Here's a look at the latest odds on some of the other top contenders, according to the Westgate:

12/1: Dustin Johnson

16/1: Rory McIlroy, Rickie Fowler, Justin Rose

20/1: Jordan Spieth, Justin Thomas, Tommy Fleetwood, Brooks Koepka, Jon Rahm

25/1: Jason Day, Henrik Stenson, Tiger Woods

30/1: Sergio Garcia, Francesco Molinari, Paul Casey, Alex Noren, Patrick Reed

40/1: Hideki Matsuyama, Marc Leishman, Branden Grace, Tyrrell Hatton

50/1: Phil Mickelson, Ian Poulter, Matthew Fitzpatrick

60/1: Russell Knox, Louis Oosthuizen, Matt Kuchar, Bryson DeChambeau, Zach Johnson, Tony Finau, Bubba Watson

80/1: Lee Westwood, Adam Scott, Patrick Cantlay, Rafael Cabrera-Bello, Thomas Pieters, Xander Schauffele

100/1: Shane Lowry, Webb Simpson, Brandt Snedeker, Ryan Fox, Thorbjorn Olesen

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Woods needs top-10 at Open to qualify for WGC

By Will GrayJuly 16, 2018, 4:34 pm

If Tiger Woods is going to qualify for the final WGC-Bridgestone Invitational at Firestone Country Club, he'll need to do something he hasn't done in five years this week at The Open.

Woods has won eight times at Firestone, including his most recent PGA Tour victory in 2013, and has openly stated that he would like to qualify for the no-cut event in Akron before it shifts to Memphis next year. But in order to do so, Woods will need to move into the top 50 in the Official World Golf Ranking after this week's event at Carnoustie.

Woods is currently ranked No. 71 in the world, down two spots from last week, and based on projections it means that he'll need to finish no worse than a tie for eighth to have a chance of cracking the top 50. Woods' last top-10 finish at a major came at the 2013 Open at Muirfield, where he tied for sixth.

Updated Official World Golf Ranking

There are actually two OWGR cutoffs for the Bridgestone, July 23 and July 30. That means that Woods could theoretically still add a start at next week's RBC Canadian Open to chase a spot in the top 50, but he has said on multiple occasions that this week will be his last start of the month. The WGC-Bridgestone Invitational will be played Aug. 2-5.

There wasn't much movement in the world rankings last week, with the top 10 staying the same heading into the season's third major. Dustin Johnson remains world No. 1, followed by Justin Thomas, Justin Rose, Brooks Koepka and Jon Rahm. Defending Open champ Jordan Spieth is ranked sixth, with Rickie Fowler, Rory McIlroy, Jason Day and Tommy Fleetwood rounding out the top 10.

Despite taking the week off, Sweden's Alex Noren moved up three spots from No. 14 to No. 11, passing Patrick Reed, Bubba Watson and Paul Casey.

John Deere Classic champ Michael Kim went from No. 473 to No. 215 in the latest rankings, while South African Brandon Stone jumped from 371st to 110th with his win at the Scottish Open.

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Spieth takes familiar break ahead of Open defense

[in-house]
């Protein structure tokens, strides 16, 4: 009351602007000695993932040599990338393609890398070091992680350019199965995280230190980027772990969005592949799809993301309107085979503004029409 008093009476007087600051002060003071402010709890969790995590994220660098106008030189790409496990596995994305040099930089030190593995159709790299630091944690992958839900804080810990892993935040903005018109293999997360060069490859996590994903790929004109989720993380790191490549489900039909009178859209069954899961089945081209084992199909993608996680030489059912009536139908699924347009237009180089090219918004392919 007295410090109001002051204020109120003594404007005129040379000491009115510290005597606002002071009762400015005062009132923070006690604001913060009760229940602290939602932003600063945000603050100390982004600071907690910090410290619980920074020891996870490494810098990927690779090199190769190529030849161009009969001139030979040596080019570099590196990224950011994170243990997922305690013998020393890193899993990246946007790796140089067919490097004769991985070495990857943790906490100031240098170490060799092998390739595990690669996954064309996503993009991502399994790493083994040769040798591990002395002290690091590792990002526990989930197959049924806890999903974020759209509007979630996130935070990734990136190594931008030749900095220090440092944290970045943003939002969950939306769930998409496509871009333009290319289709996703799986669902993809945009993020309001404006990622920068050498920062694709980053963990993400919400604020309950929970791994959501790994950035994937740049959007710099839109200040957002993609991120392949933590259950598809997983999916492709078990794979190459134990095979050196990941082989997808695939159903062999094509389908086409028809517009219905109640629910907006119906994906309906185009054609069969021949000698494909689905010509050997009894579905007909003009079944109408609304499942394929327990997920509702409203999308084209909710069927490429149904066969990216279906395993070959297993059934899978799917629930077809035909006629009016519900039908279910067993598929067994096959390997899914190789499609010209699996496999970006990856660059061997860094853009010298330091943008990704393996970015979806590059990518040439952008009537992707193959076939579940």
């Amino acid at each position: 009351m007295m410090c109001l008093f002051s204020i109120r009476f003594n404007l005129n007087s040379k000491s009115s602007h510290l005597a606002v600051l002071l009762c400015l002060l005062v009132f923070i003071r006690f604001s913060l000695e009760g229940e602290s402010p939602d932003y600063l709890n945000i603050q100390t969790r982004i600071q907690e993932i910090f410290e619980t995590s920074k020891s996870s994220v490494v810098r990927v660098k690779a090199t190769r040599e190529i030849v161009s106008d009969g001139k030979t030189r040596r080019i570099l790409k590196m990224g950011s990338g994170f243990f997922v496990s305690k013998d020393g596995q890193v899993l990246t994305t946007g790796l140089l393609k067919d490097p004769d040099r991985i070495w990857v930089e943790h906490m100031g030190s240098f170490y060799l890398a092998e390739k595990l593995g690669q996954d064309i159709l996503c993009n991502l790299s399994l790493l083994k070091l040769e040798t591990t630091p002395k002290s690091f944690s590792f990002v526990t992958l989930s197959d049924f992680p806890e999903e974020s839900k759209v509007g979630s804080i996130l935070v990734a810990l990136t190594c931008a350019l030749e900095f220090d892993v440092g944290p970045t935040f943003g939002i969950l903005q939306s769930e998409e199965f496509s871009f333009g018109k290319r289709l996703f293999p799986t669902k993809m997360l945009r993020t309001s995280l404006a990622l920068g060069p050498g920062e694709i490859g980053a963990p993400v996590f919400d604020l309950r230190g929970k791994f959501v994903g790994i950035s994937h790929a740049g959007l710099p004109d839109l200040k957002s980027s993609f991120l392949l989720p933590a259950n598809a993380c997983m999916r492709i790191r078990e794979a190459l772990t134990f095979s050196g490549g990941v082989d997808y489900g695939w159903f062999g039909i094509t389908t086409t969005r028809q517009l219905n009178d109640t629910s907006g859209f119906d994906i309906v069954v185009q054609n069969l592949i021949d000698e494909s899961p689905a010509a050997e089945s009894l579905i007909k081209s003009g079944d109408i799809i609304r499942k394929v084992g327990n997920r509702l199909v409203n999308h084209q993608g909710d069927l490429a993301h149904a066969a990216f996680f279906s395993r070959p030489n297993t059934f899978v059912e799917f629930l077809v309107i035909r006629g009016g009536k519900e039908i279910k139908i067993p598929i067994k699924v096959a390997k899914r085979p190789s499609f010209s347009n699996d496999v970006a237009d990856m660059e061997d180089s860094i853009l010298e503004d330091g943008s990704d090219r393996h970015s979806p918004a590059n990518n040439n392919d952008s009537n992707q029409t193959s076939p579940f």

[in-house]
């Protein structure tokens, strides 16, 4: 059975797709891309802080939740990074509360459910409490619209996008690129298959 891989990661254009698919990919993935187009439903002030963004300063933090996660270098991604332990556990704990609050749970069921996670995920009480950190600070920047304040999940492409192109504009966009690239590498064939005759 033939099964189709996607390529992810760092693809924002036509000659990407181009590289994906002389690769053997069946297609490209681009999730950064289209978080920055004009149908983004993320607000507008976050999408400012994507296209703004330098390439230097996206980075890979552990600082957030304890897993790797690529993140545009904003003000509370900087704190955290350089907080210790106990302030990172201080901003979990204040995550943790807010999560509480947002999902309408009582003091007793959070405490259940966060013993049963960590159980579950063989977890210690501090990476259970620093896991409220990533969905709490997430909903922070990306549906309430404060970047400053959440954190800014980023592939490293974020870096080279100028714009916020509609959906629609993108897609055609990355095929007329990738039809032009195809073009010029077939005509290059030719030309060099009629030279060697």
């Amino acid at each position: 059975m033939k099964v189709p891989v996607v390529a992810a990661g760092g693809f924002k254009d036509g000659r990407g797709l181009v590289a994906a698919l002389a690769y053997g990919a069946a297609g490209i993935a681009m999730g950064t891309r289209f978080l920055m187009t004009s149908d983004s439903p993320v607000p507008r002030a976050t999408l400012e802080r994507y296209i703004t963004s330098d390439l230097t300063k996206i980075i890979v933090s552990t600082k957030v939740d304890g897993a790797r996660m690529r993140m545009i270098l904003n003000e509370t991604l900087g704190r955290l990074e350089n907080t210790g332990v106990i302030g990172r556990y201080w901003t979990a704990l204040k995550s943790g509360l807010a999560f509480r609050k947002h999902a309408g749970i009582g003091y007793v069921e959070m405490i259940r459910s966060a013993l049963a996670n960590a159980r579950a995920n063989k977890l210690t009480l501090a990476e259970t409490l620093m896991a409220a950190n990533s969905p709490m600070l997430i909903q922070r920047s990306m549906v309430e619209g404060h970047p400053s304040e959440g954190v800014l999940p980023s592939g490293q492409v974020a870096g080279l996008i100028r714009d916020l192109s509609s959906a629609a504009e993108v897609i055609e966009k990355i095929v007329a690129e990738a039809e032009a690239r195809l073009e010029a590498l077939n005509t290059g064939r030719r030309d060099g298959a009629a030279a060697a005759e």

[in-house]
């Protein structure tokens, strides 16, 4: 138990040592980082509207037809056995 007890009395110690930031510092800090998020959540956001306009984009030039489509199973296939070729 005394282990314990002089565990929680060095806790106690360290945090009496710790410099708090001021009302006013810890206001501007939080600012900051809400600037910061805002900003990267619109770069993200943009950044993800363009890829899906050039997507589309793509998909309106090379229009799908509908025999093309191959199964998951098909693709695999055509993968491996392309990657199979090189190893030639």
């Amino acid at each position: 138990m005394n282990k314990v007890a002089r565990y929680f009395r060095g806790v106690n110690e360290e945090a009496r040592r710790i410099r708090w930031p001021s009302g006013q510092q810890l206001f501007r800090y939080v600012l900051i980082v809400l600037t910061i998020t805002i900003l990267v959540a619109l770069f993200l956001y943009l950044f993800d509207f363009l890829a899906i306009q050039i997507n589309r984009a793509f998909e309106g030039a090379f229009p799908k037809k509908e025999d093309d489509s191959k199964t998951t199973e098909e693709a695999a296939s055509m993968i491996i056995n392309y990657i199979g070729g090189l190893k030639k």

By Rex HoggardJuly 16, 2018, 3:50 pm

CARNOUSTIE, Scotland – As his title chances seemed to be slipping away during the final round of last year’s Open Championship, Jordan Spieth’s caddie took a moment to remind him who he was.

Following a bogey at No. 13, Michael Greller referenced a recent vacation he’d taken to Mexico where he’d spent time with Michael Phelps and Michael Jordan and why he deserved to be among that group of singular athletes.

Spieth, who won last year’s Open, decided to continue the tradition, spending time in Cabo again before this week’s championship.

Full coverage of the 147th Open Championship

“I kind of went through the same schedule,” Spieth said on Monday at Carnoustie. “It was nice to have a little vacation.”

Spieth hasn’t played since the Travelers Championship; instead he attended the Special Olympics USA Games earlier this month in Seattle with his sister. It was Spieth’s first time back to the Pacific Northwest since he won the 2015 U.S. Open.

“I went out to Chambers Bay with [Greller],” Spieth said. “We kind of walked down the 18th hole. It was cool reliving those memories.”

But most of all Spieth said he needed a break after a particularly tough season.

“I had the itch to get back to it after a couple weeks of not really working,” he said. “It was nice to kind of have that itch to get back.”

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Harrington: Fiery Carnoustie evokes Hoylake in '06

By Ryan LavnerJuly 16, 2018, 3:45 pm

CARNOUSTIE, Scotland – One course came to mind when Padraig Harrington arrived on property and saw a firm, fast and yellow Carnoustie.

Hoylake in 2006.

That's when Tiger Woods avoided every bunker, bludgeoned the links with mid-irons and captured the last of his three Open titles.

So Harrington was asked: Given the similarity in firmness between Carnoustie and Hoylake, can Tiger stir the ghosts this week?

Full coverage of the 147th Open Championship

“I really don’t know,” Harrington said Monday. “He’s good enough to win this championship, no doubt about it. I don’t think he could play golf like the way he did in 2006. Nobody else could have tried to play the golf course the way he did, and nobody else could have played the way he did. I suspect he couldn’t play that way now, either. But I don’t know if that’s the strategy this week, to lay up that far back.”

With three days until the start of this championship, that’s the biggest question mark for Harrington, the 2007 winner here. He doesn’t know what his strategy will be – but his game plan will need to be “fluid.” Do you attack the course with driver and try to fly the fairway bunkers? Or do you attempt to lay back with an iron, even though it’s difficult to control the amount of run-out on the baked-out fairways and bring the bunkers into play?

“The fairways at Hoylake are quite flat, even though they were very fast,” Harrington said. “There’s a lot of undulations in the fairways here, so if you are trying to lay up, you can get hit the back of a slope and kick forward an extra 20 or 30 yards more than you think. So it’s not as easy to eliminate all the risk by laying up.”